Chun Ooi, 31, a Malaysian national, was caught out when he fell asleep during a night shift and the professor supervising his research work said he had not seen him for six months
A doctor conned a Welsh health board out of more than £55,000 by working dozens of locum shifts instead of doing the full-time work he was being paid for.
Chun Ooi, 31, was caught out when he fell asleep during a night shift and the professor supervising his research work said he had not seem him for six months.
Speaking at Cardiff Crown Court, prosecutor Nigel Fryer said the defendant was ‘doubling up’.
The court heard Ooi, a Malaysian national, started working for Cardiff and Vale University Health Board in February 2016.
Prosecutors said he was given a two-year clinical and research fellowship, with equal weight given to clinical work and research work.
The defendant was given his terms of employment before he started and they clearly set out his contracted hours, the court heard.
Mr Fryer said: ‘Quite simply, he disregarded the terms and failed to undertake the research.’
Prosecutors said Ooi completed more than 100 locum shifts, paid at an hourly rate, when he should have been doing research.
The court heard he was found asleep during a night shift in October 2016 and admitted he had been working additional shifts within the University Hospital of Wales, Cardiff.
Mr Fryer said: ‘His supervising professor was contacted and said the defendant had not been seen for six months.’
He added: ‘He was expressly told not to undertake any further shifts.’
Prosecutors said Ooi did 117 locum shifts, paid at around £60 an hour, between February and September 2016.
Prosecutors said Ooi completed more than 100 locum shifts, paid at an hourly rate, when he should have been doing research. He is pictured left leaving Cardiff Crown Court (right) after sentencing
The court heard he was found asleep during a night shift in October 2016 and admitted he had been working additional shifts within the University Hospital of Wales, Cardiff (pictured)
The court heard the total loss to the health board was more than £55,000.
When he was interviewed, the defendant accepted he had not done his research, instead working as a locum and being paid twice.
He suggested he was saving the NHS money – an assertion prosecutors described as ‘bizarre’.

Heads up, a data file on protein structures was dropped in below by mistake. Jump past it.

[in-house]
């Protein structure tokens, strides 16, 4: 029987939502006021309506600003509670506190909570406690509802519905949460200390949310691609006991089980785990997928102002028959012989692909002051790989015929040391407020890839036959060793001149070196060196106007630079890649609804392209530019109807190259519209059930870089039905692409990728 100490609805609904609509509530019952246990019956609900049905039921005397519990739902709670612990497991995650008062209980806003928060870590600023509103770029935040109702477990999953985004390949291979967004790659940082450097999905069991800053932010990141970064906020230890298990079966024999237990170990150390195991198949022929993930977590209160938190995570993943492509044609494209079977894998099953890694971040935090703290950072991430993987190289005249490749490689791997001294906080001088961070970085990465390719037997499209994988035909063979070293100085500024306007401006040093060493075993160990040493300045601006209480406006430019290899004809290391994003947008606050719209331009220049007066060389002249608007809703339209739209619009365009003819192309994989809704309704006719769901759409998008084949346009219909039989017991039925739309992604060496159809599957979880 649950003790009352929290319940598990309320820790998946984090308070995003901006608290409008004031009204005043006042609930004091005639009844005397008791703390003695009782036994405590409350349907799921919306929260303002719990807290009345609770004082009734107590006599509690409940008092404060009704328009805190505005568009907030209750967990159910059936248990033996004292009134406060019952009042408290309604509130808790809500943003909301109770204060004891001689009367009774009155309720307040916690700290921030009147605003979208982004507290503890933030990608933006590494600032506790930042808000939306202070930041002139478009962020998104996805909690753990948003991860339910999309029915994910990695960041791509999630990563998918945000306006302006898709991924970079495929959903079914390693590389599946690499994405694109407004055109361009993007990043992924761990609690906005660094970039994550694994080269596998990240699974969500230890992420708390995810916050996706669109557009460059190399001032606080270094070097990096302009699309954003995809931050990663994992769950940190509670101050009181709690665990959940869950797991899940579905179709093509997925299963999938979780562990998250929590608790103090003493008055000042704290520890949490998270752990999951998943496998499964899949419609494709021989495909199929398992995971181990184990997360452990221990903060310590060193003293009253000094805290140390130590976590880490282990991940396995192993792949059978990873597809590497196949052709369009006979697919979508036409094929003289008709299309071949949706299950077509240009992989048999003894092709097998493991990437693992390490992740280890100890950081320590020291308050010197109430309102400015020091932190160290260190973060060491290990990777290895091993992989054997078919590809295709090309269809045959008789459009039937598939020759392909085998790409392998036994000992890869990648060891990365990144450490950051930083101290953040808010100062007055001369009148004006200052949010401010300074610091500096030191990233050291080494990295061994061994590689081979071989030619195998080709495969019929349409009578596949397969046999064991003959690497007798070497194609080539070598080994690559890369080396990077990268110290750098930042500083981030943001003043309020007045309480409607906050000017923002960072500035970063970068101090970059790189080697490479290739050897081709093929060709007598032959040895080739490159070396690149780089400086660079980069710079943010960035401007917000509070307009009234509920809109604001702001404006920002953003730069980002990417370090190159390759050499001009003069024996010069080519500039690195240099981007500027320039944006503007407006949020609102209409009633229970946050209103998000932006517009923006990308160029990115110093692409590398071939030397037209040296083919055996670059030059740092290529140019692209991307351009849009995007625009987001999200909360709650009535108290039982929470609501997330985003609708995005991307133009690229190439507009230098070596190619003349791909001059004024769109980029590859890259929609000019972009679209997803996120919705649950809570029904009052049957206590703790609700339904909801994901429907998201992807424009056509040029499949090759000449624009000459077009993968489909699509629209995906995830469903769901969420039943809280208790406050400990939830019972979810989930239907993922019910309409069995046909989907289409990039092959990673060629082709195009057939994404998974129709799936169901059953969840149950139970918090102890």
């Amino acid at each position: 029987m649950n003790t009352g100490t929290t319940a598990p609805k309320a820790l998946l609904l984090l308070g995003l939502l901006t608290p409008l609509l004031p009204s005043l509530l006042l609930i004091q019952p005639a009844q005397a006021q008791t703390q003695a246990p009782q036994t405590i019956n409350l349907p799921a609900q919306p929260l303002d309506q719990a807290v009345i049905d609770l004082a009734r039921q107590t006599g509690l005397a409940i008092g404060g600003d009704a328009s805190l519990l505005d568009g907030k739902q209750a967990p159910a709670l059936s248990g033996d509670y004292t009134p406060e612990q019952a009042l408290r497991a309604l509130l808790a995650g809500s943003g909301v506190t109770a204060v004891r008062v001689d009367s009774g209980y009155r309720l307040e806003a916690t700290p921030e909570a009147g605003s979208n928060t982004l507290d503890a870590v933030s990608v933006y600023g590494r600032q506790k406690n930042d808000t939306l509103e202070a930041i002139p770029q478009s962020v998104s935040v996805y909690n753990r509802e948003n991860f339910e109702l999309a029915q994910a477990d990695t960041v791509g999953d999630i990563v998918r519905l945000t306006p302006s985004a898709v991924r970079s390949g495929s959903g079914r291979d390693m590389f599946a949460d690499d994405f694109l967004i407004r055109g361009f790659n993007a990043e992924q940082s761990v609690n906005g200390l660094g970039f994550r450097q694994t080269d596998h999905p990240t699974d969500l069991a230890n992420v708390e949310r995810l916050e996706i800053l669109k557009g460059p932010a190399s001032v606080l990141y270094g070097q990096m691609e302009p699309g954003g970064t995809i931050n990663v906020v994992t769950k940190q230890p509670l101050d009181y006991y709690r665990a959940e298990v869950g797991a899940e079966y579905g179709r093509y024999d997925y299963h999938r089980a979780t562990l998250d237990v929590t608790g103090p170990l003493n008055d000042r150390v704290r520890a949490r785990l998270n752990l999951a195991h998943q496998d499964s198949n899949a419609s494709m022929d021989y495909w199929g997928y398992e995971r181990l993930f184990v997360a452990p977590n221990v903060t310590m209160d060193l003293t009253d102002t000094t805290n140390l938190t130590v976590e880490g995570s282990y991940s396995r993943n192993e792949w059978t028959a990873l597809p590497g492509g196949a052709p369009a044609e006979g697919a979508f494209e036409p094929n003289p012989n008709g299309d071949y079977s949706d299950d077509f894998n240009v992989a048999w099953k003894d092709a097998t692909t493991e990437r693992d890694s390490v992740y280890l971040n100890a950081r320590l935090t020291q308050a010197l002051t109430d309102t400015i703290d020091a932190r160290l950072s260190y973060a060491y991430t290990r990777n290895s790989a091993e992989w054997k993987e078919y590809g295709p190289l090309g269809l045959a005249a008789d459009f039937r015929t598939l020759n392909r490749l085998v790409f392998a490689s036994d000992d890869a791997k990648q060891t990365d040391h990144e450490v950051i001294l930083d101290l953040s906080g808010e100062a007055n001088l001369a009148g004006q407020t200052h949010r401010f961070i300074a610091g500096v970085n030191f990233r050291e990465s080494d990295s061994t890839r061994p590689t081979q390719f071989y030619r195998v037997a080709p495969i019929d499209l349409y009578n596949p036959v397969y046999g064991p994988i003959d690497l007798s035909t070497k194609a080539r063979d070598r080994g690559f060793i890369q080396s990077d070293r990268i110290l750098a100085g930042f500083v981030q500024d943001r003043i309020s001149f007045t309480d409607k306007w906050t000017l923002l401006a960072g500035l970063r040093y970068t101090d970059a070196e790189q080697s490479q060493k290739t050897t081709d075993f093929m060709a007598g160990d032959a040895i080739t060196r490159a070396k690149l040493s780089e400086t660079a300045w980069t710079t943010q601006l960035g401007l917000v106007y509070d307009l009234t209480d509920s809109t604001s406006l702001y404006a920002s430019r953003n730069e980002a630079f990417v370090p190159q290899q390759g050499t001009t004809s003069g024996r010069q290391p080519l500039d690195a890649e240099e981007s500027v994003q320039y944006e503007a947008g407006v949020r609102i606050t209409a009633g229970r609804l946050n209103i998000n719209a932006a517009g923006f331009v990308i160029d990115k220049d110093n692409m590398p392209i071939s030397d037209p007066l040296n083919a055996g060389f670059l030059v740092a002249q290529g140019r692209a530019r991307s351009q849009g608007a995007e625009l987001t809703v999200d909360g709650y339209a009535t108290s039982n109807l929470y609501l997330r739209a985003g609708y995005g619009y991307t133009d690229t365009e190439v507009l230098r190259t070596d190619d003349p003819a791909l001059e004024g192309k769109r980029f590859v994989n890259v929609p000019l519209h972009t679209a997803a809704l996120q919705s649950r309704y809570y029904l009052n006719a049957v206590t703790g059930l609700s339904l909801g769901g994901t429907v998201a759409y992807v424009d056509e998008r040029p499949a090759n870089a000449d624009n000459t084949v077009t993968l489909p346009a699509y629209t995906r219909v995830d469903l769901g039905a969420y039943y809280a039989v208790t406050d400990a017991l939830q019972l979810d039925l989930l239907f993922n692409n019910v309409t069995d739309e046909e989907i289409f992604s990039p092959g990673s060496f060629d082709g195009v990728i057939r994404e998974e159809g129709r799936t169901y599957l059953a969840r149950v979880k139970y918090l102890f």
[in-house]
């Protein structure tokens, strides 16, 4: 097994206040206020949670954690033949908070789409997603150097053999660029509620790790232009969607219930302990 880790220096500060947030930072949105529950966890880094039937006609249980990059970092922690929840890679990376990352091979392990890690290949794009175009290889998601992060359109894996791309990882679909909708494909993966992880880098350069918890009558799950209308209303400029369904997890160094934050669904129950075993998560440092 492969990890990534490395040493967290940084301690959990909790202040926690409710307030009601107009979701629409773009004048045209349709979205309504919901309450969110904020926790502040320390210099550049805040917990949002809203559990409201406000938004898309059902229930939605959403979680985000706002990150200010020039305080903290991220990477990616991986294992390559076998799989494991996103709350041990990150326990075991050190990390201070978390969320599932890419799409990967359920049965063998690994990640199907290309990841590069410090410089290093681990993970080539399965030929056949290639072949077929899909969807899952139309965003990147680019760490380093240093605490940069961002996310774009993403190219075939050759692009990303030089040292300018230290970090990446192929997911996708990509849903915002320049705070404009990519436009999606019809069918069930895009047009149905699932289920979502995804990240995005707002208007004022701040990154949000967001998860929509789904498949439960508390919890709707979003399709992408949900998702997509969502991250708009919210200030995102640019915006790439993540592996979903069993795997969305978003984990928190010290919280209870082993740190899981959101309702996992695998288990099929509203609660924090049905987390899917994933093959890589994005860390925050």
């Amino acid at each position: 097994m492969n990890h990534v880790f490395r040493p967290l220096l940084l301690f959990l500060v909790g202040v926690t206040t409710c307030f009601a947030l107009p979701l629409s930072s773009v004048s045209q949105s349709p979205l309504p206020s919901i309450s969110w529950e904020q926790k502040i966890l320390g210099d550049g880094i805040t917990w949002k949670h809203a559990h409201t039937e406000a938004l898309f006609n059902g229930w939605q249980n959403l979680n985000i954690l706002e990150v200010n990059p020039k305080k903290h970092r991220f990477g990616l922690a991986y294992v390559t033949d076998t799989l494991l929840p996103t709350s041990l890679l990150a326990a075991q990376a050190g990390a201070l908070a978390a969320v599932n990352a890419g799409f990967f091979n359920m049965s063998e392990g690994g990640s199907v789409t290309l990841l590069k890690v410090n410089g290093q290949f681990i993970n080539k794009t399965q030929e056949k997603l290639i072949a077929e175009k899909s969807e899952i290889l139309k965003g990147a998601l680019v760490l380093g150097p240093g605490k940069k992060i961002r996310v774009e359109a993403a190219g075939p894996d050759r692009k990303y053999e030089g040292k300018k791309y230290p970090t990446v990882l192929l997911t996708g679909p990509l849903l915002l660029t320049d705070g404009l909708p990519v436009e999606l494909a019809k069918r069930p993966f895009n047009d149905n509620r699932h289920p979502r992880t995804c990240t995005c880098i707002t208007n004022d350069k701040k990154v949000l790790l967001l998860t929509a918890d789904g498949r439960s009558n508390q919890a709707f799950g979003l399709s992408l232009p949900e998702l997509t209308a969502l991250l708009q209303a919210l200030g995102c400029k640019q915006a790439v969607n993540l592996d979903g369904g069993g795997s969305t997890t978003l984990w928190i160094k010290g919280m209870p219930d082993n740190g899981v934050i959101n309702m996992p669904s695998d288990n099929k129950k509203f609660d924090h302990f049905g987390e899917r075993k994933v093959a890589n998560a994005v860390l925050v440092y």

Ooi said no-one had raised any concerns, so he did not think there were any problems and he offered to repay the money.
Ooi was ordered to pay £55,785.83 in compensation to the health board, along with £2,000 towards prosecution costs
Prosecutors argued aggravating features included the fact there was an abuse of responsibility.
Mr Fryer said there was a ‘serious detrimental effect’ on the NHS in Wales, adding that it was the sort of behaviour that ‘damages the system’.
Ooi, a qualified doctor from Birchwood Gardens in Cardiff, admitted fraud.
Derrick Gooden, defending, said his client wanted to do more practical work, but accepted he should have approached the situation differently.
He said the defendant carried on for six months without being ‘brought to task’ and did not think he was doing anything wrong.
The court heard Ooi will repay ‘every single penny’. Mr Gooden said his client’s visa expired last month and he is no longer entitled to live in the UK, so intends to return to Malaysia.
Ooi, who has no previous convictions, will have his case reviewed by the General Medical Council.
Recorder Richard Williams described the fraud as ‘a most serious matter’.
He told the defendant: ‘You have thrown away a career in medicine in the UK.’
Ooi was ordered to pay £55,785.83 in compensation to the health board, along with £2,000 towards prosecution costs.
He was given an eight-month jail term, suspended for six months. The judge did not impose any community requirements due to his immigration status.
A spokesman for the health board said: ‘Fraud against the NHS in Wales will not be tolerated.
‘Any fraud against the NHS deprives the service of valuable funds and will be prosecuted whenever appropriate.’